Many Torontonians remember the confusion, the masks and the fear. For Dr. Alain Sotto, chief physician with the Ontario Power Generation (OPG), the SARS (severe acute respiratory syndrome) outbreak in March 2003 was a particular challenge—perhaps the biggest of his career. “I had to become an infectious disease expert overnight in dealing with an unknown virus that nobody had any expertise in,” he recalls.

As chief physician, Sotto was asked to be the subject matter expert on an OPG SARS Task Force. The task force met twice a day for three months, even on weekends. Its first order of business was to communicate via email with the company’s 13,000 employees. “To me, the single most important thing to say was, ‘We’re on top of this; we’re monitoring the situation very closely,’” he says. The communication continued, with daily (and sometimes twice daily) email updates during those three months.

But while the frequent communications may have helped reassure employees, the fear factor remained. “We had to take contingency measures to make sure we were protecting our employees and not putting them in harm’s way,” says Sotto. OPG procured masks, gloves and hand sanitizers within the first week of the crisis, just in case it worsened. It even designated one of the elevators in the building that houses OPG—which connects to the third floor of Mount Sinai Hospital, right in the SARS hot zone—solely for those visiting Mount Sinai. “Nobody wanted to get into an elevator or be within three feet of somebody who might have been infected.”

For many corporations, “the SARS crisis made the case for having an occupational medical department,” says Sotto, “to sort through all the medical misinformation for credible and practical information coming from a doctor.”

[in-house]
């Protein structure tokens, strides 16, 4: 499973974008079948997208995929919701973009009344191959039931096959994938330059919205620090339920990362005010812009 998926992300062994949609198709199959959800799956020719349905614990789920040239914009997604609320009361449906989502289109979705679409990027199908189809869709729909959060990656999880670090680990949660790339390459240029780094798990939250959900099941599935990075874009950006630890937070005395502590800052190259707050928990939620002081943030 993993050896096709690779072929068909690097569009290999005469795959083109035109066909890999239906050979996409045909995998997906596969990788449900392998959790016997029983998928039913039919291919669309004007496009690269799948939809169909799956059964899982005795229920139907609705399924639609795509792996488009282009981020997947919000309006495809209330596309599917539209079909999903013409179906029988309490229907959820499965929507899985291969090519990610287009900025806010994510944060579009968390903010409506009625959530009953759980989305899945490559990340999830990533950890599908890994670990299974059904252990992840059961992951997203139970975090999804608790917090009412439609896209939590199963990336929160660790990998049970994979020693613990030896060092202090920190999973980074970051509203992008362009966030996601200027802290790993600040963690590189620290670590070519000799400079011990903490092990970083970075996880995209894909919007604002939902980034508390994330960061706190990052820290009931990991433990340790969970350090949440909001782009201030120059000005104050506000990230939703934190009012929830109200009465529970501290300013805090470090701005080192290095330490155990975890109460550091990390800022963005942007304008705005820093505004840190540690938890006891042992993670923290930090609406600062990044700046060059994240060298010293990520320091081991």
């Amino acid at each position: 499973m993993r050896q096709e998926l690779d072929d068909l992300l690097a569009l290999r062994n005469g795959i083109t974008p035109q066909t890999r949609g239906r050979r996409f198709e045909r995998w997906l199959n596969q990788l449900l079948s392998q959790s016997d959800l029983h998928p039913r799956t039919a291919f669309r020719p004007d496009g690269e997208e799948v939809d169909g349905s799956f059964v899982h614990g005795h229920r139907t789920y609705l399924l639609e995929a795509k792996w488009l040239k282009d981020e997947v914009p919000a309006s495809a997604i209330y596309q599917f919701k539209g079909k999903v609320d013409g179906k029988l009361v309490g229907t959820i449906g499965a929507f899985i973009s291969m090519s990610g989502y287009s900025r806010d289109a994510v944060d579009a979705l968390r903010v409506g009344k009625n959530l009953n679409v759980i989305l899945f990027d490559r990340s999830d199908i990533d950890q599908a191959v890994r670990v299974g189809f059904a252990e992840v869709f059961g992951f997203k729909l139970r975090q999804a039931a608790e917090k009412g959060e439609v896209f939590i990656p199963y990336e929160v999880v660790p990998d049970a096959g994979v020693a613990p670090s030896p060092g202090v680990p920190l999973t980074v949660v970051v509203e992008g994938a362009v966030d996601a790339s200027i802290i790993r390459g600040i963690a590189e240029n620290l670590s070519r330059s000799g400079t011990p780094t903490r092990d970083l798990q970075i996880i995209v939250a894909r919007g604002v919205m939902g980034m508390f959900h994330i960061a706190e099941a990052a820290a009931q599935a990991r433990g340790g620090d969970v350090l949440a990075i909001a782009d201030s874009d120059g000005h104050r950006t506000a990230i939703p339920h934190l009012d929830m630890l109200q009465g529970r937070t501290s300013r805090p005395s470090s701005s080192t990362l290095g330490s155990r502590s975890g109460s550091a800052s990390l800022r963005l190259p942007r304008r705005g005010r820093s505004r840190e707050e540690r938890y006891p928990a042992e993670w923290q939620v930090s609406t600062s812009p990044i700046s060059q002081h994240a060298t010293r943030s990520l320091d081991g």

The crisis also taught employers about infection control, as well as the importance of keeping employees informed with accurate facts and ensuring that supplies (masks, etc.) are available and accessible.

Following the outbreak, OPG took the lessons it learned from the crisis and created an HR Emergency Support Team. “We had all of that knowledge,” explains Sotto. “We needed to channel it and put it into a procedure so that the next time another infection hit, we would be prepared.” The next year, OPG had several successful infectious disease drills.

For those three months in 2003, Sotto put in many 18-hour days and gave up a few weekends. But he says the lessons learned from SARS are invaluable. “Had we not gone through this crisis, we would not have been as prepared for H1N1. In fact, our pandemic planning activities were seen by many infectious disease experts as the industry standard to follow. You can’t put a price on that.”


SARS hit Toronto hard, but the city soon rebounded. What started as a benefit rock concert—suggested by The Rolling Stones to help revive Toronto’s flagging economy and tourist industry—became the largest outdoor ticketed event in Canadian history.

What: Molson Canadian Rocks for Toronto—a.k.a. Toronto Rocks, SARSStock, SARSfest, SARS-a-palooza…

Where: Downsview Park in Toronto

When: July 30, 2003

Why: it rocked Between 450,000 and 500,000 people of all ages came to show their support for the city Performers The Rolling Stones, Blue Rodeo, Justin Timberlake, Rush, AC/DC…

Fun Fact: Pop idol Justin Timberlake was booed and pelted with water bottles by unimpressed hard-core rockers

Brooke Smith is managing editor of Benefits Canada.

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Copyright © 2020 Transcontinental Media G.P. This article first appeared in Benefits Canada.

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